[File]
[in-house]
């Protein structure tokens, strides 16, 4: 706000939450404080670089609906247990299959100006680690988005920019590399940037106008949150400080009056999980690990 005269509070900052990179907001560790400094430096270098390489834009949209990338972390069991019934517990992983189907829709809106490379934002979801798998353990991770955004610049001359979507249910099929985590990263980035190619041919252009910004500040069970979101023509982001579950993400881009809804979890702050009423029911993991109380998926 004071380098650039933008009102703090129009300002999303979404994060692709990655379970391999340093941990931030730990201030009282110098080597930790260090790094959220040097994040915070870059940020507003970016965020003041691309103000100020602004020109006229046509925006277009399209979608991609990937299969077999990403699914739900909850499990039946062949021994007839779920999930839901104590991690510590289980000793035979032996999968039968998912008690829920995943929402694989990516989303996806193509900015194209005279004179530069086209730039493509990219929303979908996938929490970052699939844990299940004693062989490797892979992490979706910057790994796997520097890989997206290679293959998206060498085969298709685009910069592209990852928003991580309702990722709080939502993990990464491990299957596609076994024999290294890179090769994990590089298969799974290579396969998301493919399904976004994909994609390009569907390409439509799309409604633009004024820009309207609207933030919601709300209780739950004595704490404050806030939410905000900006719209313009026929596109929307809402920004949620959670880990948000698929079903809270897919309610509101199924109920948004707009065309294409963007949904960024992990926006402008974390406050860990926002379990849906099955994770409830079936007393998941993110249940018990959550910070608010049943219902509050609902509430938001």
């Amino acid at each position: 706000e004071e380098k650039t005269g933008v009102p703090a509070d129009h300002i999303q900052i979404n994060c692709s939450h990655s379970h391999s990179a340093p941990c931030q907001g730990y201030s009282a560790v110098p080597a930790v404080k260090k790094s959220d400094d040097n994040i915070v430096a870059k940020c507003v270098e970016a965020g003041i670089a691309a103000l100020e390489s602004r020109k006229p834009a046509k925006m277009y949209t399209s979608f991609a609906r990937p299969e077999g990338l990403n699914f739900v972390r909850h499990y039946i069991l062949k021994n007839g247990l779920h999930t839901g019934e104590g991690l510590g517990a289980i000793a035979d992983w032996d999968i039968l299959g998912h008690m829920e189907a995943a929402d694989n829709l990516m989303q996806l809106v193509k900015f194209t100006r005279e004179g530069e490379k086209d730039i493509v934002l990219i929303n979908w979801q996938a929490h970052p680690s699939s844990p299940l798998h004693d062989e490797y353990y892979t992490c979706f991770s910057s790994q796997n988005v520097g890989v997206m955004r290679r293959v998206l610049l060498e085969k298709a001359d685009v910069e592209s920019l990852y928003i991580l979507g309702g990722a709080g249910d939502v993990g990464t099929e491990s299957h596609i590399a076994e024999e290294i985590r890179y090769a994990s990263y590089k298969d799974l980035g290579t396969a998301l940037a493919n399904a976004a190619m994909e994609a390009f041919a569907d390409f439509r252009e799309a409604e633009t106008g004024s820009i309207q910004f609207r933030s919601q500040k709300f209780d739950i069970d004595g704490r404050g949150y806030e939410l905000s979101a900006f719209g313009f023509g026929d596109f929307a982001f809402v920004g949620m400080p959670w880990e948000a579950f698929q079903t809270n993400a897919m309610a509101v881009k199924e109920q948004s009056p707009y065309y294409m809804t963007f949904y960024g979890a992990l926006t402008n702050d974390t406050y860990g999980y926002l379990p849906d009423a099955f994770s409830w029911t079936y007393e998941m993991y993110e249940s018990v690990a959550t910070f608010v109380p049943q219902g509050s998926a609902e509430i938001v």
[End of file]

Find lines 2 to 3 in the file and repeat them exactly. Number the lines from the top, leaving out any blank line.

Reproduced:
């Protein structure tokens, strides 16, 4: 706000939450404080670089609906247990299959100006680690988005920019590399940037106008949150400080009056999980690990 005269509070900052990179907001560790400094430096270098390489834009949209990338972390069991019934517990992983189907829709809106490379934002979801798998353990991770955004610049001359979507249910099929985590990263980035190619041919252009910004500040069970979101023509982001579950993400881009809804979890702050009423029911993991109380998926 004071380098650039933008009102703090129009300002999303979404994060692709990655379970391999340093941990931030730990201030009282110098080597930790260090790094959220040097994040915070870059940020507003970016965020003041691309103000100020602004020109006229046509925006277009399209979608991609990937299969077999990403699914739900909850499990039946062949021994007839779920999930839901104590991690510590289980000793035979032996999968039968998912008690829920995943929402694989990516989303996806193509900015194209005279004179530069086209730039493509990219929303979908996938929490970052699939844990299940004693062989490797892979992490979706910057790994796997520097890989997206290679293959998206060498085969298709685009910069592209990852928003991580309702990722709080939502993990990464491990299957596609076994024999290294890179090769994990590089298969799974290579396969998301493919399904976004994909994609390009569907390409439509799309409604633009004024820009309207609207933030919601709300209780739950004595704490404050806030939410905000900006719209313009026929596109929307809402920004949620959670880990948000698929079903809270897919309610509101199924109920948004707009065309294409963007949904960024992990926006402008974390406050860990926002379990849906099955994770409830079936007393998941993110249940018990959550910070608010049943219902509050609902509430938001």
């Amino acid at each position: 706000e004071e380098k650039t005269g933008v009102p703090a509070d129009h300002i999303q900052i979404n994060c692709s939450h990655s379970h391999s990179a340093p941990c931030q907001g730990y201030s009282a560790v110098p080597a930790v404080k260090k790094s959220d400094d040097n994040i915070v430096a870059k940020c507003v270098e970016a965020g003041i670089a691309a103000l100020e390489s602004r020109k006229p834009a046509k925006m277009y949209t399209s979608f991609a609906r990937p299969e077999g990338l990403n699914f739900v972390r909850h499990y039946i069991l062949k021994n007839g247990l779920h999930t839901g019934e104590g991690l510590g517990a289980i000793a035979d992983w032996d999968i039968l299959g998912h008690m829920e189907a995943a929402d694989n829709l990516m989303q996806l809106v193509k900015f194209t100006r005279e004179g530069e490379k086209d730039i493509v934002l990219i929303n979908w979801q996938a929490h970052p680690s699939s844990p299940l798998h004693d062989e490797y353990y892979t992490c979706f991770s910057s790994q796997n988005v520097g890989v997206m955004r290679r293959v998206l610049l060498e085969k298709a001359d685009v910069e592209s920019l990852y928003i991580l979507g309702g990722a709080g249910d939502v993990g990464t099929e491990s299957h596609i590399a076994e024999e290294i985590r890179y090769a994990s990263y590089k298969d799974l980035g290579t396969a998301l940037a493919n399904a976004a190619m994909e994609a390009f041919a569907d390409f439509r252009e799309a409604e633009t106008g004024s820009i309207q910004f609207r933030s919601q500040k709300f209780d739950i069970d004595g704490r404050g949150y806030e939410l905000s979101a900006f719209g313009f023509g026929d596109f929307a982001f809402v920004g949620m400080p959670w880990e948000a579950f698929q079903t809270n993400a897919m309610a509101v881009k199924e109920q948004s009056p707009y065309y294409m809804t963007f949904y960024g979890a992990l926006t402008n702050d974390t406050y860990g999980y926002l379990p849906d009423a099955f994770s409830w029911t079936y007393e998941m993991y993110e249940s018990v690990a959550t910070f608010v109380p049943q219902g509050s998926a609902e509430i938001v």